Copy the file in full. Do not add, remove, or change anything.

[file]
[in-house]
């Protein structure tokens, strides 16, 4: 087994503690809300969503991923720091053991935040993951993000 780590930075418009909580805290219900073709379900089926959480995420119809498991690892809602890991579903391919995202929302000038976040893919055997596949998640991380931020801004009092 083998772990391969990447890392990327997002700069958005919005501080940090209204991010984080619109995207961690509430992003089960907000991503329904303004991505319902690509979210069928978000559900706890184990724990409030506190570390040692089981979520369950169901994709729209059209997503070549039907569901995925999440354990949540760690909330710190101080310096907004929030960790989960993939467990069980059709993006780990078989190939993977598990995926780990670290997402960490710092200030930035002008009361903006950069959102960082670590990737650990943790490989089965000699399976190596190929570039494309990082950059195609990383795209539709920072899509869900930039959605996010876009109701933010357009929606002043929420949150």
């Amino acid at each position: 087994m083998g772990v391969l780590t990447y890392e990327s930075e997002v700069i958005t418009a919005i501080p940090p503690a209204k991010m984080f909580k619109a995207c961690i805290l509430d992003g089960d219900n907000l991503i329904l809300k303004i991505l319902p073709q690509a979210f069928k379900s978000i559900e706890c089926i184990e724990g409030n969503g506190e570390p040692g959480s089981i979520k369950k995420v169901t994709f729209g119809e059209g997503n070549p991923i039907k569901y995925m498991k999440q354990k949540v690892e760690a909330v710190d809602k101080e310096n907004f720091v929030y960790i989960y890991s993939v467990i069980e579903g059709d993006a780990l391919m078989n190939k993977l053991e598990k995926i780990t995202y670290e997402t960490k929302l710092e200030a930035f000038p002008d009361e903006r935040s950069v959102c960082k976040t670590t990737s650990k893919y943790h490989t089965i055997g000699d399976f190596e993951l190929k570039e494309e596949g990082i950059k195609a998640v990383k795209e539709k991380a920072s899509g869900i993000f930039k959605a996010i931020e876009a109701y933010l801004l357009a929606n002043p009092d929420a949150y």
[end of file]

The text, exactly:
[in-house]
């Protein structure tokens, strides 16, 4: 087994503690809300969503991923720091053991935040993951993000 780590930075418009909580805290219900073709379900089926959480995420119809498991690892809602890991579903391919995202929302000038976040893919055997596949998640991380931020801004009092 083998772990391969990447890392990327997002700069958005919005501080940090209204991010984080619109995207961690509430992003089960907000991503329904303004991505319902690509979210069928978000559900706890184990724990409030506190570390040692089981979520369950169901994709729209059209997503070549039907569901995925999440354990949540760690909330710190101080310096907004929030960790989960993939467990069980059709993006780990078989190939993977598990995926780990670290997402960490710092200030930035002008009361903006950069959102960082670590990737650990943790490989089965000699399976190596190929570039494309990082950059195609990383795209539709920072899509869900930039959605996010876009109701933010357009929606002043929420949150």
């Amino acid at each position: 087994m083998g772990v391969l780590t990447y890392e990327s930075e997002v700069i958005t418009a919005i501080p940090p503690a209204k991010m984080f909580k619109a995207c961690i805290l509430d992003g089960d219900n907000l991503i329904l809300k303004i991505l319902p073709q690509a979210f069928k379900s978000i559900e706890c089926i184990e724990g409030n969503g506190e570390p040692g959480s089981i979520k369950k995420v169901t994709f729209g119809e059209g997503n070549p991923i039907k569901y995925m498991k999440q354990k949540v690892e760690a909330v710190d809602k101080e310096n907004f720091v929030y960790i989960y890991s993939v467990i069980e579903g059709d993006a780990l391919m078989n190939k993977l053991e598990k995926i780990t995202y670290e997402t960490k929302l710092e200030a930035f000038p002008d009361e903006r935040s950069v959102c960082k976040t670590t990737s650990k893919y943790h490989t089965i055997g000699d399976f190596e993951l190929k570039e494309e596949g990082i950059k195609a998640v990383k795209e539709k991380a920072s899509g869900i993000f930039k959605a996010i931020e876009a109701y933010l801004l357009a929606n002043p009092d929420a949150y």